The court decision produced mixed emotions for TASC members. While it was good to see that the court agreed that the Charter of Rights' sections on peaceful assembly and freedom of expression should over-ride the permanent ban, Quon found that the October 1, 1998 demonstration which precipitated the ban was marked by what he termed "violent expression" because it involved the pouring of a small amount of water soluble stage blood on the outside walls of the legislature. Such expression, he believes, is of a nature not protected by the Charter of Rights and Freedoms.

"The question to be asked is whether pouring blood onto a public building is incompatible with the building's function of providing government services. In my opinion, it is incompatible. It affects the public's perception of law and order and is an affront to the idea public buildings are maintained for the public benefit."

By Quon's definition, though, the whole Tory caucus should be removed from the premises and prohibited from re-entry, as their policies of housing, environmental, and education and health care cuts are wholly incompatible with the provision of government services. Indeed, that was the focus of the October 1 protest to begin with.

Quon found that the subsequent ban was justified as a reasonable limitation on freedom of expression because he perceived it as an act of defacement or "vandalism," even though there was no allegation or proof of lasting damage and the fake blood was easily enough washed away.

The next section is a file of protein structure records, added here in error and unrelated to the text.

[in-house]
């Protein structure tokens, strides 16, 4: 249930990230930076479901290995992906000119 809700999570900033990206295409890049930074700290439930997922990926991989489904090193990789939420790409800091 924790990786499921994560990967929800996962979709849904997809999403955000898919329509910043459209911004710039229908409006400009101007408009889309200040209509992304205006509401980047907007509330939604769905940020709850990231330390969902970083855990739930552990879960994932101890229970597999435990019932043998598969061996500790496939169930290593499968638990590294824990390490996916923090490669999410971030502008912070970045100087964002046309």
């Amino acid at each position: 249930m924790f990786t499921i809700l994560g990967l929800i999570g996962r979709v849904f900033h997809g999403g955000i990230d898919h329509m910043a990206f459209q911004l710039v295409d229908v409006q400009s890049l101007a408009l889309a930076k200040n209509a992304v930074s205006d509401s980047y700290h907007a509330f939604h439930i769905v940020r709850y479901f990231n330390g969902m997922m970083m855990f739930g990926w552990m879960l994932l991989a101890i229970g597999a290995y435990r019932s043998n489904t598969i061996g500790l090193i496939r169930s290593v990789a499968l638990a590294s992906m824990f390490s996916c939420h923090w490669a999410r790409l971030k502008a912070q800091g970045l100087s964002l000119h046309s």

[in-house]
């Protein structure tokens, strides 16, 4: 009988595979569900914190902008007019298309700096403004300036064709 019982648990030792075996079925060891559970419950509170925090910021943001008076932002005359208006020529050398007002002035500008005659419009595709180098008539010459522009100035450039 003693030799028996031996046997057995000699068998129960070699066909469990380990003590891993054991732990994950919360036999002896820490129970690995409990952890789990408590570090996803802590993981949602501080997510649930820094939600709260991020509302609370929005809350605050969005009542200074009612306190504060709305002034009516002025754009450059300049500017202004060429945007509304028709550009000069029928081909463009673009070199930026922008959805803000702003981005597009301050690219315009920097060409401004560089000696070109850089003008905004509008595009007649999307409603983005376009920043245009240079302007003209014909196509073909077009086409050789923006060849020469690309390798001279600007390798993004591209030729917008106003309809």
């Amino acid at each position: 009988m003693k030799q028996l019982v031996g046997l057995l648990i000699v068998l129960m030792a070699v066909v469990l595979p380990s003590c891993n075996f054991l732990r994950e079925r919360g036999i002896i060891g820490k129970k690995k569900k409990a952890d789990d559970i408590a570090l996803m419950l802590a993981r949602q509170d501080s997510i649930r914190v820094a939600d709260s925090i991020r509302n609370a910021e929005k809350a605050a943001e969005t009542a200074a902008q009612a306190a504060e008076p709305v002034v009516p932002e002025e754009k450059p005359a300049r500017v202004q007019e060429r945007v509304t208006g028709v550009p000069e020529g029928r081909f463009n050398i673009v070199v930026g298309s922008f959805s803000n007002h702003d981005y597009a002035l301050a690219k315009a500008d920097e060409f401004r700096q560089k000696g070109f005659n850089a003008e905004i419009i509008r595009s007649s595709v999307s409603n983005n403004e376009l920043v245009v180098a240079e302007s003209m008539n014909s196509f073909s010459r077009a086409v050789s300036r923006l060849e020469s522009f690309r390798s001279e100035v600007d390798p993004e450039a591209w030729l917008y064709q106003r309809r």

Indeed, TASC has a history of organizing numerous expressive demonstrations in which activities that might be perceived as "defacement" or "vandalism" took place, yet in those instances acquittals were registered. "We poured blood on the steps of the legislature in 1996, we planted two sets of vegetable gardens later that year, we attempted to evict Mike Harris and transform Queen's Park into a child care centre in 1997," said TASC's Behrens. "In two cases, criminal mischief charges were laid, and in a third the trespass charge was applied; in all three instances acquittals were won. So the perceptions of alleged 'vandalism' on the part of Queen's Park security and the Metro police differ widely from those of the courts, who have found such activity well within the limits of tolerance in a democratic society."

However, in a positive light, Quon found that "the government interest in maintaining law and order and preventing former mischiefmakers from being on their property, does not outweigh the individuals' interest in legitimate peaceful expression on the public areas of public property. Since the defendants' expressive activity is constitutionally protected, the Trespass to Property Act must yield to the Charter and consequently, the charges against the defendants cannot stand."